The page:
Posted by Will Brinson

No less than 48 hours ago, I told a relative at Easter that I had "fully talked myself into the Panthers taking Cam Newton." That's a by-product of several things, including: a) the franchise's need for a "face" that people care about, b) the unparalleled upside that Newton represents, c) the lack of any decent quarterback on the roster and d) the need to sell tickets and get fans re-invested.

When I woke up on Monday though, I felt entirely differently, and now I'm pretty sure that the Panthers absolutely need to pass on Newton, acquire as many decent assets as they can, and focus on getting Andrew Luck in 2011. (Quite conveniently, Clark Judge is hearing they'll do just that.)

That's not saying they should "tank" -- and, disclaimer time: I'm actually a Panthers fan, so that would be kind of miserable for me. They shouldn't. No one should tank in the NFL because, unlike the NBA or MLB, things can change quickly, and teams can become successful overnight.

But have you seen Carolina's schedule? It's nuts. There are -- at most -- five winnable games on the slate in 2011, and it wouldn't matter who they had quarterbacking, as long as that person is either a rookie or a second-year Jimmy Clausen, because it's going to be a struggle.
Panthers' Problems

Obviously the Panthers get the Falcons, the Saints and the Buccaneers twice in 2011, and only an insane optimist could expect more than two wins against those three times total. Two, which is dangerously hopeful, would include a win against the Bucs at home and either a random upset of Atlanta or New Orleans, or a late-season win where one of those teams doesn't trot out their full "A-team" because their seeding decision has been settled.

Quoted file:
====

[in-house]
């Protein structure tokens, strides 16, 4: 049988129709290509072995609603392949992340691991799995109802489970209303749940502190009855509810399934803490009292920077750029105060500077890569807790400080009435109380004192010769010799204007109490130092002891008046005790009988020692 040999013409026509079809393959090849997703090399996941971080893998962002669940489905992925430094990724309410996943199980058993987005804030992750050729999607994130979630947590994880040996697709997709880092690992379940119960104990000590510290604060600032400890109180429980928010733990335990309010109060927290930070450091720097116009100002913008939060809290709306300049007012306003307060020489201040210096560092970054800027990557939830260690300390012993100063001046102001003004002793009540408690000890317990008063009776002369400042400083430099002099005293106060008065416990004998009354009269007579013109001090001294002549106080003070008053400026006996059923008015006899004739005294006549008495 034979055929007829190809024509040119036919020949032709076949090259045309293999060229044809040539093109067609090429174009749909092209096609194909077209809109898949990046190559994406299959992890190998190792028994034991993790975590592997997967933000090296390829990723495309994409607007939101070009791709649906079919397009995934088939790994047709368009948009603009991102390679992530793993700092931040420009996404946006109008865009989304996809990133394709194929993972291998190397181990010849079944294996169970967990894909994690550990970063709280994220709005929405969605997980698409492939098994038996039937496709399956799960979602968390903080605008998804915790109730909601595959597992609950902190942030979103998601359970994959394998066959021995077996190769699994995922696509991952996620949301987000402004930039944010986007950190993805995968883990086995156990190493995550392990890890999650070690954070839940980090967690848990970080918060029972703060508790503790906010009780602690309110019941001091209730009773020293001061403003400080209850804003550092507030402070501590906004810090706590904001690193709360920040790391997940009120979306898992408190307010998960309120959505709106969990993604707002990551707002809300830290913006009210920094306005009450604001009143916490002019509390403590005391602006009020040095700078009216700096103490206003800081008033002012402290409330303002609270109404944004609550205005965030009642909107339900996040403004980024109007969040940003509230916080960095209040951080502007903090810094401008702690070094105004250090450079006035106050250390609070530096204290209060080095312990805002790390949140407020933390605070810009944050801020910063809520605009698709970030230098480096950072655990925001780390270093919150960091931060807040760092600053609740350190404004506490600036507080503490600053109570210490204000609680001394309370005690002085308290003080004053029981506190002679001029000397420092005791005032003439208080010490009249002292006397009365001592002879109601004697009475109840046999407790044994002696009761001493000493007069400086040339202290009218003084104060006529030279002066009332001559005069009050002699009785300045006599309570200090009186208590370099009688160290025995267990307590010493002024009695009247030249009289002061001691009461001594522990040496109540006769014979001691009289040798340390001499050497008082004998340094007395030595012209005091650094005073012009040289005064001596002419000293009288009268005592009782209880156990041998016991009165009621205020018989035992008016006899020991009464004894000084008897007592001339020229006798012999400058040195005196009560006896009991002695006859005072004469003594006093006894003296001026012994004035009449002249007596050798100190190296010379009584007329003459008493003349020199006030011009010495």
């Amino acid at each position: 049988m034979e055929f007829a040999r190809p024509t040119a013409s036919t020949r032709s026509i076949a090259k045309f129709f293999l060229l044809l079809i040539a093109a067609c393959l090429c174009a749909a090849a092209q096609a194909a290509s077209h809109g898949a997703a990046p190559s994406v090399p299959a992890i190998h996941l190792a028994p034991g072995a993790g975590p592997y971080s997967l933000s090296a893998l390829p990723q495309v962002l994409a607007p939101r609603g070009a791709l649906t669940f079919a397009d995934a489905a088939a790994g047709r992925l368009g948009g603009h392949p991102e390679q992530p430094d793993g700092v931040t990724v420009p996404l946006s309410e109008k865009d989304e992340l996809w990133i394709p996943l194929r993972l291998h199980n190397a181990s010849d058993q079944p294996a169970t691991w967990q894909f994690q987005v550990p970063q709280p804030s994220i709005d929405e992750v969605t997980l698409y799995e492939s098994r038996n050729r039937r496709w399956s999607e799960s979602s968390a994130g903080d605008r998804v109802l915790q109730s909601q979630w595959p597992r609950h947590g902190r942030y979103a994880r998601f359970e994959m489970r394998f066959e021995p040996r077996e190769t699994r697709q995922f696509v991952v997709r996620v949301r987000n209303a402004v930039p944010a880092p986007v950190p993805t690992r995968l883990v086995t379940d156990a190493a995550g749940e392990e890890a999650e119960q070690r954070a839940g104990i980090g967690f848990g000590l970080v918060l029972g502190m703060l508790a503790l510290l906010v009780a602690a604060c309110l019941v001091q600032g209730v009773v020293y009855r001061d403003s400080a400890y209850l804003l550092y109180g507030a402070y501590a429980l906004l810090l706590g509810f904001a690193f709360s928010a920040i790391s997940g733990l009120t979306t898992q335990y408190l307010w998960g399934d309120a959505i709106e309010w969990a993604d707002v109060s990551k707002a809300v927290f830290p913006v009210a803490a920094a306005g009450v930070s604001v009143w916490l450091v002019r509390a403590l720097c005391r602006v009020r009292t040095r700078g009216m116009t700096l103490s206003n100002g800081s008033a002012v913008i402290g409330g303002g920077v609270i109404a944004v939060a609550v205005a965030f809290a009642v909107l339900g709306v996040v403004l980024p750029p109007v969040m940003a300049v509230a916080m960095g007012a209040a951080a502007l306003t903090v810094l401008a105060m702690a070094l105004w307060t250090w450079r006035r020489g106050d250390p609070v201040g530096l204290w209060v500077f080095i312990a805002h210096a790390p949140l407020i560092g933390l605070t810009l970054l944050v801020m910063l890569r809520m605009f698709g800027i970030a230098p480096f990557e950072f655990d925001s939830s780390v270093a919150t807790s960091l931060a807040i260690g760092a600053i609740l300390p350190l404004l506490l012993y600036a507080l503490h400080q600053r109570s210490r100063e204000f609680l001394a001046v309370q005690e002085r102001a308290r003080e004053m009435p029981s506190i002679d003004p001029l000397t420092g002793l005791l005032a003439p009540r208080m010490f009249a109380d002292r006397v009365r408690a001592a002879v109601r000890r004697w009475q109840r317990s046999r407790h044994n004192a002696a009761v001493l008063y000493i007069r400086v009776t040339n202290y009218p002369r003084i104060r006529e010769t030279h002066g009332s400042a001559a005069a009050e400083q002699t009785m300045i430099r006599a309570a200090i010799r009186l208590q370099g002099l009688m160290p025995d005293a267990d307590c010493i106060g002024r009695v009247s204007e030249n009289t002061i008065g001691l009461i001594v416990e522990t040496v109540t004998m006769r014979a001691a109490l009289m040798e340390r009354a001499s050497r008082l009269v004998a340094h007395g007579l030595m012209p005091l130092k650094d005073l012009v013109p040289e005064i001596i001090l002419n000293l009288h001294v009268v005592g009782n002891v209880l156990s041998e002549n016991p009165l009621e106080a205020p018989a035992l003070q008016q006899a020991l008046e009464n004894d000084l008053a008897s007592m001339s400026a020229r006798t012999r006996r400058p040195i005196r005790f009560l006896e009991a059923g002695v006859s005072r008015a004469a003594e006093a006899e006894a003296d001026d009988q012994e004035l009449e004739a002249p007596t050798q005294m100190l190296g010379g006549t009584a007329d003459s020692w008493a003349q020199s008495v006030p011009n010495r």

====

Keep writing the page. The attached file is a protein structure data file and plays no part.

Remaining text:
Look at the rest of the schedule, and the even the most bullish fan would find a hard time arguing that, with Cam Newton and/or Jimmy Clausen at the helm, the Panthers will win five games. I mean, where are the wins? Against the Cardinals, in Arizona, during the opening week of the season? Maybe.

Week 2 against the Packers can already be ruled out, as can Week 12 against the Colts in Indy and the Week 15 matchup against the Texans in Houston; all of those teams have too much offense for the Panthers to compete. So let's say they lose those three games and go 1-5 in the division.

That leaves a home matchup against Jacksonville in Week 3, a trip to Chicago in Week 4, a home matchup against the Redskins in Week 7 followed by the Vikings coming to town in Week 8, a Week 10, post-bye matchup against the Titans in Charlotte and a trip to Detroit in Week 11. Winning three of those games, based on the success that the 2010 team had, would be considered a tremendous success. That's a 4-12 record for the season, a miserable year, and a learning experience with regard to whether Jimmy Clausen can be the future of the franchise (my answer is no, but Marty Hurney apparently still wants to find out).